With the impending destruction of the sun, humans must build a giant propeller on Earth itself to seek a new home. To prepare for the 2500 year journey to their new home, they must mobilize all resources to move everyone underground while setting up the mechanisms for the Earth to leave the solar system before the sun destroys them all.
Based on the short story of the same name by Liu Cixin (The Three Body Problem), The Wandering Earth 流浪地球 stars Qu Chuxiao, Li Guangjie, Ng Man-tat, and Zhao Jinmai as a team set to build the propeller, while Wu Jing guest stars as an astronaut. The film is set for a Chinese New Year release in 2019.
Also, if you’re a Liu Cixin fan, he’s having a talk in NYC on November 5th. More info here.
Director Ning Hao and Huang Bo (Battle of Memories) first collaborated back in 2006’s black comedy film Crazy Stone, which was a critical and commercial hit. The second film in the series, Crazy Racer, didn’t do too badly either, and now production has begun on comedy sci-fi film Crazy Alien 疯狂的外星人.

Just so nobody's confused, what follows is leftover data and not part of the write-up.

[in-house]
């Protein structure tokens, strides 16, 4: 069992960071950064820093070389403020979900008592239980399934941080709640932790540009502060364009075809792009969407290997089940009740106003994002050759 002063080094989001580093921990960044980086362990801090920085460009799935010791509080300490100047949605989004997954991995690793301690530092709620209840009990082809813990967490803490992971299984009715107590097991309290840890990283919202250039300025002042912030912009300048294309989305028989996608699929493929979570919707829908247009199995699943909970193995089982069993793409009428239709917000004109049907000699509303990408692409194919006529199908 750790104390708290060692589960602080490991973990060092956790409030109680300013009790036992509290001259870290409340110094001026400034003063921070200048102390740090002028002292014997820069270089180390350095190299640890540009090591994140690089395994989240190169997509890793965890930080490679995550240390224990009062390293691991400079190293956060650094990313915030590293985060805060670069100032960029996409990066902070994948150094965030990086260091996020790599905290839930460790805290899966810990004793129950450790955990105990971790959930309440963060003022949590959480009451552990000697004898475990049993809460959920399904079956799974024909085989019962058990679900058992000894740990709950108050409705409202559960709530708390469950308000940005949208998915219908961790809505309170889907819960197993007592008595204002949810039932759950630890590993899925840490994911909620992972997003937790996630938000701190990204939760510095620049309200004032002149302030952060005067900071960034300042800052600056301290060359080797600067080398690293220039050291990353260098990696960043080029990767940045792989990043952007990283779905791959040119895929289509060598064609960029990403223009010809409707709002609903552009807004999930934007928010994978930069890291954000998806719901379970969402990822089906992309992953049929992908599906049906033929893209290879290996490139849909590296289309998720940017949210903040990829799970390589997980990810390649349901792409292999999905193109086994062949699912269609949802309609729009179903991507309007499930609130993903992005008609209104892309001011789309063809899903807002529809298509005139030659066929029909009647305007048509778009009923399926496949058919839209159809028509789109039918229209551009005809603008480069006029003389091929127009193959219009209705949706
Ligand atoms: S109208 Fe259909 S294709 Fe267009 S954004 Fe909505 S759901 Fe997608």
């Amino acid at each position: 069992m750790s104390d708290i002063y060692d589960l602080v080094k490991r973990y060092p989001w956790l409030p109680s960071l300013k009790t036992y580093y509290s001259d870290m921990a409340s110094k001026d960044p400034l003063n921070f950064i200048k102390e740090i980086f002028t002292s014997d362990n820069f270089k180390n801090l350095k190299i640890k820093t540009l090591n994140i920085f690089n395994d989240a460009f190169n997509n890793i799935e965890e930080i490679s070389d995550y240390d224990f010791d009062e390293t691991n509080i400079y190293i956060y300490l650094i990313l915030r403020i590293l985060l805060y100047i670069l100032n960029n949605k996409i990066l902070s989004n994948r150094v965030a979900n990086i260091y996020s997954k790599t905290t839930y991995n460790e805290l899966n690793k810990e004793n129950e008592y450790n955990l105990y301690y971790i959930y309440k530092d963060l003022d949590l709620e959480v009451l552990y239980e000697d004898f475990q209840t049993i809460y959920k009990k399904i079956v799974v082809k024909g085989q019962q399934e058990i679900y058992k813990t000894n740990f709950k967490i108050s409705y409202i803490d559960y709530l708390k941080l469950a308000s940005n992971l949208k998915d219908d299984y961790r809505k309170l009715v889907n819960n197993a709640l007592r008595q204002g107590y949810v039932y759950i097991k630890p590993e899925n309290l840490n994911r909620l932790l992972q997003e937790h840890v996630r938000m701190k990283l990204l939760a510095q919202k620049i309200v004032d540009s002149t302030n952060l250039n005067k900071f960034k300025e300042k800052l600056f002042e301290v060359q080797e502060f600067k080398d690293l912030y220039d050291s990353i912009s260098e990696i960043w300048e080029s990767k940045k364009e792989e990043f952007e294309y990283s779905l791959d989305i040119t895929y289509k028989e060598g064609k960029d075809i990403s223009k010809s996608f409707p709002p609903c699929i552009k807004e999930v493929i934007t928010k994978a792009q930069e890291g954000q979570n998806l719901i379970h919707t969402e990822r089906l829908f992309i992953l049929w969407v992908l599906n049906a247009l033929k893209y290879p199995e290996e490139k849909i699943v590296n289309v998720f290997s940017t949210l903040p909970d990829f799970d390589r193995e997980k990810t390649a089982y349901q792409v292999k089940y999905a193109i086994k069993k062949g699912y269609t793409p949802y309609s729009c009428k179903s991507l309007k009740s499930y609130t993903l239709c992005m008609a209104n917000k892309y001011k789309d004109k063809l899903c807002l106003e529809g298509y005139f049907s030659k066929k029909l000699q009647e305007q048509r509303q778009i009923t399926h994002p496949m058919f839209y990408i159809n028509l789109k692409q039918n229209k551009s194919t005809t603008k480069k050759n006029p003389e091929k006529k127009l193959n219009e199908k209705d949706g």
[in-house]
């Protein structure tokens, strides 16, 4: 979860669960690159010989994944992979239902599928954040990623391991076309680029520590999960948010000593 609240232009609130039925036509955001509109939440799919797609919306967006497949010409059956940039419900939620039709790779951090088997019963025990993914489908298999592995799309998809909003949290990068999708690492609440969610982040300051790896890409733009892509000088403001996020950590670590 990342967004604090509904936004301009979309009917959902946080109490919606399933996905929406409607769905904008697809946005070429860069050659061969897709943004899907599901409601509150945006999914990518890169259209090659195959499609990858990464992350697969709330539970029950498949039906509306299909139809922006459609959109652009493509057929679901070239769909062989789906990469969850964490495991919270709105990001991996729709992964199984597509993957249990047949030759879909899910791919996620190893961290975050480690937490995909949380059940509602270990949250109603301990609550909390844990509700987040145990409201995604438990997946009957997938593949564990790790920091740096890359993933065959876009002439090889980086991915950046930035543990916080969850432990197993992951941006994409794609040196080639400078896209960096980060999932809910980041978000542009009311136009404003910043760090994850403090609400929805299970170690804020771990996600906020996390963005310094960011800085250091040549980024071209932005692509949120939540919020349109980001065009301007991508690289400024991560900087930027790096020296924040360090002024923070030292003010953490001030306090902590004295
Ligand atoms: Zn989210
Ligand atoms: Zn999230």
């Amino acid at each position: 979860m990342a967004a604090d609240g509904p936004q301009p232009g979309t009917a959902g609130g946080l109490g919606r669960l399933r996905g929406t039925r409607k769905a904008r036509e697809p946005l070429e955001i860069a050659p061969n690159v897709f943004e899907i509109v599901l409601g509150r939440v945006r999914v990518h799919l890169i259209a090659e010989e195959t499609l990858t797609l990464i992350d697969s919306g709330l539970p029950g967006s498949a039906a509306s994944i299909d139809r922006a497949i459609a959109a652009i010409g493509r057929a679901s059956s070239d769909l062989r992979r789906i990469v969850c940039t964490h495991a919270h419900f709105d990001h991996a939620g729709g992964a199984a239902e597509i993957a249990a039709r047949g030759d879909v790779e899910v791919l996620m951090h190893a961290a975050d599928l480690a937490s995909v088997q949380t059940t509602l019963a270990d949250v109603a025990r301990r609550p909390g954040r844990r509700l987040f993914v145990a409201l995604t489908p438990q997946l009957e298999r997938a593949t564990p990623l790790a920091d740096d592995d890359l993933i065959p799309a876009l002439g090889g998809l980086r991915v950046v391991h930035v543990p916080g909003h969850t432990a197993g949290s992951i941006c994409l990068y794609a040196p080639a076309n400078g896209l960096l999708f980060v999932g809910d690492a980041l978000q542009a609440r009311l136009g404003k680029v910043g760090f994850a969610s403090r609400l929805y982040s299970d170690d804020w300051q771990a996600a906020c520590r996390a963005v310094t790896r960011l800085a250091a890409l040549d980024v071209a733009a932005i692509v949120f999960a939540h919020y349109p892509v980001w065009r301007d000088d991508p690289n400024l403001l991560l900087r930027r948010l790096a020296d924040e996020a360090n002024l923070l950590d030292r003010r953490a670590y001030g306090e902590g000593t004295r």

The film is inspired by Liu Cixin‘s novel The Rural Teacher 乡村教师, and has set a premiere date of February 5th, 2019.
At the Hugo announcements today, The Three Body Problem‘s author Liu Cixin and translator Ken Liu (himself a former Hugo winner for short story) became the first Asians to win the prestigious Hugo award for Best Novel. It is also the first translated book to win. This may be their first, but it may not be their last as the second in the trilogy, The Dark Forest (translated by Joel Martinsen ), was released earlier this month.
Complementary stills from the film starring Feng Shaofeng, Zhang Jingchu, Tang Yan, Zhang Han below the cut.
Sci-fi epic The Three Body Problem has recently announced its cast, including Feng Shaofeng, Zhang Jingchu, Tang Yan, Zhang Han, and Du Chun. Feng Shaofeng plays a nano-materials scientist uncovering the truth behind the mysterious organization aimed to change the world order; Zhang Jingchu the younger astrophysicist who first made contact with the alien species Trisolarans and who heads the Earth Trisolaran Organization(ETO) ; Tang Yan and Zhang Han both also play scientists, but of opposite camps.